Go back and read the guide again. It clearly states "The objective of level-setting on this screen is to get the microphone gain close to zero". Using my UMIK-1 with factory -12dB gain setting, the closest I can get to 0dB is +5dB with Windows 7. With Windows 10, I am able to set the mic gain exactly to 0dB. It is quite possible that different mics, different factory gain settings, and different operating systems will produce slightly different results.

I would not obsess about it--get it as close as possible, and err on the positive side.
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Old 10-29-2015, 12:32 AM
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Matt,

This active bass trap looks interesting. How good is this product? Do you anyone who has used it and reported good results?

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Old 10-29-2015, 01:38 AM
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Originally Posted by steveting99 View Post
Matt,

This active bass trap looks interesting. How good is this product? Do you anyone who has used it and reported good results?
I haven't used one, the reviews I have seen say it can be effective but is v picky about positioning to be effective. I use a VBA on my near field sub which works well for my purposes. There are some links/discussion in Active Bass Trapping using a spare subwoofer
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Old 10-29-2015, 02:32 AM
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Quote:
Originally Posted by artur9 View Post
I didn't mean to imply that the ringing is a constant. What I meant was that listening at a lower level would inject less energy into the room and the resultant ringing would be less.

I realize that modal ringing doesn't require a lot of input energy to get going. After all, that's a property of being modal.

But shouldn't listening at a lower level also create less ringing because there's less energy going into the room?
As I've said before, there is a linear relationship between the excitation signal and the measured signal. Hence the relation between direct sound and reflected sound will be the same regardless how loud the direct sound is. In other words the waterfall looks exactly the same regardless how loud the measuring signal is. The only difference comes from noise.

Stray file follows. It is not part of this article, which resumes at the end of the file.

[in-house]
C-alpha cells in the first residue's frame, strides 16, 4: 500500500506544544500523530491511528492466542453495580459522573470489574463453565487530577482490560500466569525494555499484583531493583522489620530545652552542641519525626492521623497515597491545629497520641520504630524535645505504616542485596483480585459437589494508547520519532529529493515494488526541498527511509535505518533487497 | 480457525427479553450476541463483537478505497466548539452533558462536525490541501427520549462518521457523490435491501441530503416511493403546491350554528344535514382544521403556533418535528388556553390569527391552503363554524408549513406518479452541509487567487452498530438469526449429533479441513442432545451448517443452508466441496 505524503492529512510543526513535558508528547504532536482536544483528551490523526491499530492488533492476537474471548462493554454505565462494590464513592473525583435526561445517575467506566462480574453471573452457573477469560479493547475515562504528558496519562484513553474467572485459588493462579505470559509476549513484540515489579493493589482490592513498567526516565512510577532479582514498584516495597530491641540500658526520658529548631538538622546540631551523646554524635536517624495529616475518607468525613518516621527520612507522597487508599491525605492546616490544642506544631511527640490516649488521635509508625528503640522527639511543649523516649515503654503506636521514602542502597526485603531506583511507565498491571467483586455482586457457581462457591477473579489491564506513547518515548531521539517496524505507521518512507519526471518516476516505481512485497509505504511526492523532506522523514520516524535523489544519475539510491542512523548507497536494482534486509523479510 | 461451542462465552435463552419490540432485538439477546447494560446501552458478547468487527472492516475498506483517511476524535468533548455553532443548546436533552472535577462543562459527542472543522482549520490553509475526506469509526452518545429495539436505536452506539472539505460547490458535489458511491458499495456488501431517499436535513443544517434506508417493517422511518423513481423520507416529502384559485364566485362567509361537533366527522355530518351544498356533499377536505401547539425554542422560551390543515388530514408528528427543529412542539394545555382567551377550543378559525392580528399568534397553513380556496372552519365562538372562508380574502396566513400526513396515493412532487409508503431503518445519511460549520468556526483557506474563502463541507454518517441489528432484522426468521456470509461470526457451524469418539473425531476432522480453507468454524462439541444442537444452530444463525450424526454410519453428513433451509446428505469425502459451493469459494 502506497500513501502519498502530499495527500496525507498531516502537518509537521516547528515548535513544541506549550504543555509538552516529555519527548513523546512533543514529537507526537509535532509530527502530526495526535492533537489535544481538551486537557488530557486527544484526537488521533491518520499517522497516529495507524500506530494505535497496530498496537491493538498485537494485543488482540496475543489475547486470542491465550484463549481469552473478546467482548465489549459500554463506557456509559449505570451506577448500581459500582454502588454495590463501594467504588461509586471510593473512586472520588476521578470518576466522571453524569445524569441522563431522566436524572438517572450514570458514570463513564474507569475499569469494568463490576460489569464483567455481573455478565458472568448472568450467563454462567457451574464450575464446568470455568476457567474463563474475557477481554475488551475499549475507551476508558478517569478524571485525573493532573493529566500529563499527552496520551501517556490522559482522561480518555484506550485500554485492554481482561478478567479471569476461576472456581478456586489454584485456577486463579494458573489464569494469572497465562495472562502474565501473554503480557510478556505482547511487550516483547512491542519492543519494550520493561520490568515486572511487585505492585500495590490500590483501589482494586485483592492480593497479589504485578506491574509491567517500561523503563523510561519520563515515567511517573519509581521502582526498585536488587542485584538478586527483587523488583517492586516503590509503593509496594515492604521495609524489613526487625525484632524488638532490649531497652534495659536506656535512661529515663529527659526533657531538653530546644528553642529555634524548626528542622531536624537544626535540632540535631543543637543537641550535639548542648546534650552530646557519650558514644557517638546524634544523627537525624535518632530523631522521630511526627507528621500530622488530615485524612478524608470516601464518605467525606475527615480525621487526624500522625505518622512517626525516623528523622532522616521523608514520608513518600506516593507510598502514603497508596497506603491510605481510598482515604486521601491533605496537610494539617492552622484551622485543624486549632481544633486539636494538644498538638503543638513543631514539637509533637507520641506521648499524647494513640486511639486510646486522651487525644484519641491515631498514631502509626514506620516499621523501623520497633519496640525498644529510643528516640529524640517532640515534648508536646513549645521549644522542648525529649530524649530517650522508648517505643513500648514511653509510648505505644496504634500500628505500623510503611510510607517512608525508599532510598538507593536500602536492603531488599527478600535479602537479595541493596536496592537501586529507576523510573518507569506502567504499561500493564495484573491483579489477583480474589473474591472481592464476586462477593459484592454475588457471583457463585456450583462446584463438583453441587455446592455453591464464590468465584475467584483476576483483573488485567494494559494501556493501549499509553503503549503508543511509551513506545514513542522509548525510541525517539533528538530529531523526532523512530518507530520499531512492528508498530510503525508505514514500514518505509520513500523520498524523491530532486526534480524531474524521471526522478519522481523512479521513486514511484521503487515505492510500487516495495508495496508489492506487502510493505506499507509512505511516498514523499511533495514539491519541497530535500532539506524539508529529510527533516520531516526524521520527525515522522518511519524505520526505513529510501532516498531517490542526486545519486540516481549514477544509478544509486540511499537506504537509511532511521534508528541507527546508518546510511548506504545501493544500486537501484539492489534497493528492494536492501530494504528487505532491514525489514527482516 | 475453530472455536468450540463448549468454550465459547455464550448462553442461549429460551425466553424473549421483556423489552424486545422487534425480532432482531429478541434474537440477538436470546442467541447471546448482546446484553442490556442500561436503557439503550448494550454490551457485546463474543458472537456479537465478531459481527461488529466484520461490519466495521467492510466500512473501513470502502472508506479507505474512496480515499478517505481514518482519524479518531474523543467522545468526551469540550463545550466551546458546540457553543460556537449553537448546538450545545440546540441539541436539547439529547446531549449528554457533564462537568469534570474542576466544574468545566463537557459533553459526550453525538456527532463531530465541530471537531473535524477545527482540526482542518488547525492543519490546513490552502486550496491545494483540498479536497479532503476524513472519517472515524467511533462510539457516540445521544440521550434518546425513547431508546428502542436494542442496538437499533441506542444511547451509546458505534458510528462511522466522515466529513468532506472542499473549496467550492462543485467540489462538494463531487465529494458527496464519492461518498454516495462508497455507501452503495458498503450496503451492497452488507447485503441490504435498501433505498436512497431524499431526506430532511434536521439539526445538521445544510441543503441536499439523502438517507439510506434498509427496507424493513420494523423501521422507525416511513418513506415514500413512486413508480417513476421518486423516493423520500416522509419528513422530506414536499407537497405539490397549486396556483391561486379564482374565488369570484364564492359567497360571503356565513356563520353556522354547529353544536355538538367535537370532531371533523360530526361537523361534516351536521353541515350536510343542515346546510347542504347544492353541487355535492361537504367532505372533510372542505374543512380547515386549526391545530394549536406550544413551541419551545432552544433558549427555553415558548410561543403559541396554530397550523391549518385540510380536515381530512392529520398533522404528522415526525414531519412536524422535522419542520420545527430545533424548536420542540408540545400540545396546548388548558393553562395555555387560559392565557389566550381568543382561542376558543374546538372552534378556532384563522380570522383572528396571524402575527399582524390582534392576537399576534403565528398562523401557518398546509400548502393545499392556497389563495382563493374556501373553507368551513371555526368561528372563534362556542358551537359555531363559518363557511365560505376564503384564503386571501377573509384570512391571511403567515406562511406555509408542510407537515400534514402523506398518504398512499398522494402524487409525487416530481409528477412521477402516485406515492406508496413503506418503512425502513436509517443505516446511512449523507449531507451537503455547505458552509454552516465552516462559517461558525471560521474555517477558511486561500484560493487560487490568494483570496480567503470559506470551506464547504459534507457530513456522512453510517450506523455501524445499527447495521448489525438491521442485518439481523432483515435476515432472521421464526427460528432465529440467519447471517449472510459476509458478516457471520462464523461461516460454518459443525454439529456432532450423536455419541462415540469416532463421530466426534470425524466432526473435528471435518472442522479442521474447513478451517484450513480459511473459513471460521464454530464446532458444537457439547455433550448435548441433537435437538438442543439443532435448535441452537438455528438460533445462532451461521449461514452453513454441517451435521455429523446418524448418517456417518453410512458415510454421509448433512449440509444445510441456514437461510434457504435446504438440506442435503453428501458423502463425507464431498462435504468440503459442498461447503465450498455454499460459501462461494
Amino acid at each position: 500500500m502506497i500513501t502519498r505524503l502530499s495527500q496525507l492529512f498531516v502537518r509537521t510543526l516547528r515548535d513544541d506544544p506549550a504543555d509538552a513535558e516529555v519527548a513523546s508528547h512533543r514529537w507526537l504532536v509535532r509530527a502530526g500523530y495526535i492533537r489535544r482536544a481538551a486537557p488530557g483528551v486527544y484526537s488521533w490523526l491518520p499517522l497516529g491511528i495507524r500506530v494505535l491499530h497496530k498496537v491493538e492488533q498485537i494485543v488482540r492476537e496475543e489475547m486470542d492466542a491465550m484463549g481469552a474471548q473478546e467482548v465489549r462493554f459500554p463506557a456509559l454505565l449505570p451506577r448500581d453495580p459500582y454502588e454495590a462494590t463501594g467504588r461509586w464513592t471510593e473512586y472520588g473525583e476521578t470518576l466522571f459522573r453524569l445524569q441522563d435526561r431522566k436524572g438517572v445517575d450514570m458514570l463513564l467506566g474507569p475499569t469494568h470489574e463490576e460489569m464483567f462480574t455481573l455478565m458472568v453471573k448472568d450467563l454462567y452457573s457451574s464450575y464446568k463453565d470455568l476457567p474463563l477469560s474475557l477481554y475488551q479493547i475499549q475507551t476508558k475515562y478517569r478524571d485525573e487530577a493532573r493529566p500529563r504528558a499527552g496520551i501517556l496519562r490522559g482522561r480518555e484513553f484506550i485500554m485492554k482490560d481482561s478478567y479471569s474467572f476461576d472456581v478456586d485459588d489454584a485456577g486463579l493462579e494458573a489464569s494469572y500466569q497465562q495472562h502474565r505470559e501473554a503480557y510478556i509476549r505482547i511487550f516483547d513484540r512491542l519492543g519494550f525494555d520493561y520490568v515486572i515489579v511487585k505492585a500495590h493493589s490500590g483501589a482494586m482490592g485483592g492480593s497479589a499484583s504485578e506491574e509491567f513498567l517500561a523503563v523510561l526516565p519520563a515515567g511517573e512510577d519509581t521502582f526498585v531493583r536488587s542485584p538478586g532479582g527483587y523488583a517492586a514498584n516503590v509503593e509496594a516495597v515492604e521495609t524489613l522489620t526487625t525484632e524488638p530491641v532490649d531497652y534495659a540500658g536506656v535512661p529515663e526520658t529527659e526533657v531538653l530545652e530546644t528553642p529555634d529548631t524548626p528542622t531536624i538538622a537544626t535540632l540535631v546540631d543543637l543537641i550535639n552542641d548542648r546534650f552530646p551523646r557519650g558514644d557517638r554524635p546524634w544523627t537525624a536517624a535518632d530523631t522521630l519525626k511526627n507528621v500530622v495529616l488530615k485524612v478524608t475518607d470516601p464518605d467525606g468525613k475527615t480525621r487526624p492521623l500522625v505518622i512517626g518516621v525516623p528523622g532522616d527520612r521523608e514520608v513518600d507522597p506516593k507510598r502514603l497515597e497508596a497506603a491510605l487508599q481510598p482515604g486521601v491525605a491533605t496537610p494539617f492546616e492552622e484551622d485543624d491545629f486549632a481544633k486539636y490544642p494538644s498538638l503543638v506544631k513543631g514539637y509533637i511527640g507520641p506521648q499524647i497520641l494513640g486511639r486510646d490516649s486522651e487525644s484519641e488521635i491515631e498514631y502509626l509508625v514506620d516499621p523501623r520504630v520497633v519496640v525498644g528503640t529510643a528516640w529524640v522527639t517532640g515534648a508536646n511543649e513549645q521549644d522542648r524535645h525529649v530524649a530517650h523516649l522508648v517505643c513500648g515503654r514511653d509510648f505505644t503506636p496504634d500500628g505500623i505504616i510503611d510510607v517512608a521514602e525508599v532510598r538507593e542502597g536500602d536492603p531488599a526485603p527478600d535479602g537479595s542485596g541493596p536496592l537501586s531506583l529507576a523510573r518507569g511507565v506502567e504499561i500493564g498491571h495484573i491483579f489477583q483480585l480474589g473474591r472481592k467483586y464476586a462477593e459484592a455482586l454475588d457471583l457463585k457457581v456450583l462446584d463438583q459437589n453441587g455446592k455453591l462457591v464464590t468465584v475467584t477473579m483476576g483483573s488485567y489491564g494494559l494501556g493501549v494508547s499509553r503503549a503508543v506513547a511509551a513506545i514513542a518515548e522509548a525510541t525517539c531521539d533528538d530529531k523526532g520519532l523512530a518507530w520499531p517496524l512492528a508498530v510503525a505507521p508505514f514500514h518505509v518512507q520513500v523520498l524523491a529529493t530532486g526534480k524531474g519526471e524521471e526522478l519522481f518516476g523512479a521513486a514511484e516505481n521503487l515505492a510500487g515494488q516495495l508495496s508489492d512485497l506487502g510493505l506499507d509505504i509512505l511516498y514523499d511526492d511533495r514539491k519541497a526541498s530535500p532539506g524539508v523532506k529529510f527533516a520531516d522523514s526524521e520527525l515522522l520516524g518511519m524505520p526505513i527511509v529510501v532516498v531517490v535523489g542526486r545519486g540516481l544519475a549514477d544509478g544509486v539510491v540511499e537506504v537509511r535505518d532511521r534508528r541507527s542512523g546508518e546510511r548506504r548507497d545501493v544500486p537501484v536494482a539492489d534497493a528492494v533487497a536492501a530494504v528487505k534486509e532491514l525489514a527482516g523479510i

Markus

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Old 10-29-2015, 06:22 AM
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Quote:
Originally Posted by markus767 View Post
Quote:
Originally Posted by artur9 View Post
I didn't mean to imply that the ringing is a constant. What I meant was that listening at a lower level would inject less energy into the room and the resultant ringing would be less.

I realize that modal ringing doesn't require a lot of input energy to get going. After all, that's a property of being modal.

But shouldn't listening at a lower level also create less ringing because there's less energy going into the room?
As I've said before, there is a linear relationship between the excitation signal and the measured signal. Hence the relation between direct sound and reflected sound will be the same regardless how loud the direct sound is. In other words the waterfall looks exactly the same regardless how loud the measuring signal is. The only difference comes from noise.
Ok, but why is the common advice to measure at 85dB to 90dB then?
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Old 10-29-2015, 06:24 AM
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Originally Posted by PlasmaPZ80U View Post
Ok, but why is the common advice to measure at 85dB to 90dB then?
It's a ballpark figure which should work with most speakers and rooms.

Markus

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Old 10-29-2015, 03:07 PM
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My setup: Umik-1, Denon x4000, B&W 685s2, SVS SB2000. Media PC (as opposed to living room TV).

I'm just looking at the low end to get myself started.

The first graph shows a frequency response overlay of the raw setup vs audyssey vs manual cross-over change of the audyssey results. I call the first audyssey results "auto" and the manual change "80x". The manual change was simply changing the auto audysseycrossover setting from 60Hz to 80Hz.

What to make of this?

Waterfalls plots also attached. Still learning about this but is there anything obviously interesting about these? They seem to come "more into the screen" i.e. last for more ms than many plots I've seen.

Hope I haven't screwed anything up with the axis measurement format etc but I'll correct anything that helps anyone to help me. Thanks in advance!
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Old 10-29-2015, 03:52 PM
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an afterthought - now posting with the waterfalls extended to 1000ms and linear freq